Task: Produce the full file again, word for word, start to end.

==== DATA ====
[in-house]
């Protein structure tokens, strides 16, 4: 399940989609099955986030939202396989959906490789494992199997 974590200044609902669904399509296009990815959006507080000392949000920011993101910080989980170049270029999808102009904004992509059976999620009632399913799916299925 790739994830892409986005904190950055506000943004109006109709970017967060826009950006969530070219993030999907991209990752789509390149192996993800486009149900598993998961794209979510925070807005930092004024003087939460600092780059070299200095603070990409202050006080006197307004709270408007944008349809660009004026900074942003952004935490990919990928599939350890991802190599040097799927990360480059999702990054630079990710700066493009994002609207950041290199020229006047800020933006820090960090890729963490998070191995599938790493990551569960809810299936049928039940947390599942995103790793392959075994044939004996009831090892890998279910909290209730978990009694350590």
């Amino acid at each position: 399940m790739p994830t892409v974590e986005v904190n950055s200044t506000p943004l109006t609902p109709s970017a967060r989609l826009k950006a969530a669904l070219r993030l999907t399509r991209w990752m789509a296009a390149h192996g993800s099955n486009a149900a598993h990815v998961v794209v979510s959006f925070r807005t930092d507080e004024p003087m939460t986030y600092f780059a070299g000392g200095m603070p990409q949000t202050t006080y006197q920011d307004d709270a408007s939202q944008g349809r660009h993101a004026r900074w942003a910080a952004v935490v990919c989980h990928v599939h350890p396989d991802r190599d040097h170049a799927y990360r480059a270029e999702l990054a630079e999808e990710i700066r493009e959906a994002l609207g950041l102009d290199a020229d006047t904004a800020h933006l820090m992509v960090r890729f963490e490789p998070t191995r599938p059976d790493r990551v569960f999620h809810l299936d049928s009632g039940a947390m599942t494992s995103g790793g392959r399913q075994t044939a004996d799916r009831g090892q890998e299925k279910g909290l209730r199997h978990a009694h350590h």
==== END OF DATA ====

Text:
[in-house]
């Protein structure tokens, strides 16, 4: 399940989609099955986030939202396989959906490789494992199997 974590200044609902669904399509296009990815959006507080000392949000920011993101910080989980170049270029999808102009904004992509059976999620009632399913799916299925 790739994830892409986005904190950055506000943004109006109709970017967060826009950006969530070219993030999907991209990752789509390149192996993800486009149900598993998961794209979510925070807005930092004024003087939460600092780059070299200095603070990409202050006080006197307004709270408007944008349809660009004026900074942003952004935490990919990928599939350890991802190599040097799927990360480059999702990054630079990710700066493009994002609207950041290199020229006047800020933006820090960090890729963490998070191995599938790493990551569960809810299936049928039940947390599942995103790793392959075994044939004996009831090892890998279910909290209730978990009694350590």
């Amino acid at each position: 399940m790739p994830t892409v974590e986005v904190n950055s200044t506000p943004l109006t609902p109709s970017a967060r989609l826009k950006a969530a669904l070219r993030l999907t399509r991209w990752m789509a296009a390149h192996g993800s099955n486009a149900a598993h990815v998961v794209v979510s959006f925070r807005t930092d507080e004024p003087m939460t986030y600092f780059a070299g000392g200095m603070p990409q949000t202050t006080y006197q920011d307004d709270a408007s939202q944008g349809r660009h993101a004026r900074w942003a910080a952004v935490v990919c989980h990928v599939h350890p396989d991802r190599d040097h170049a799927y990360r480059a270029e999702l990054a630079e999808e990710i700066r493009e959906a994002l609207g950041l102009d290199a020229d006047t904004a800020h933006l820090m992509v960090r890729f963490e490789p998070t191995r599938p059976d790493r990551v569960f999620h809810l299936d049928s009632g039940a947390m599942t494992s995103g790793g392959r399913q075994t044939a004996d799916r009831g090892q890998e299925k279910g909290l209730r199997h978990a009694h350590h």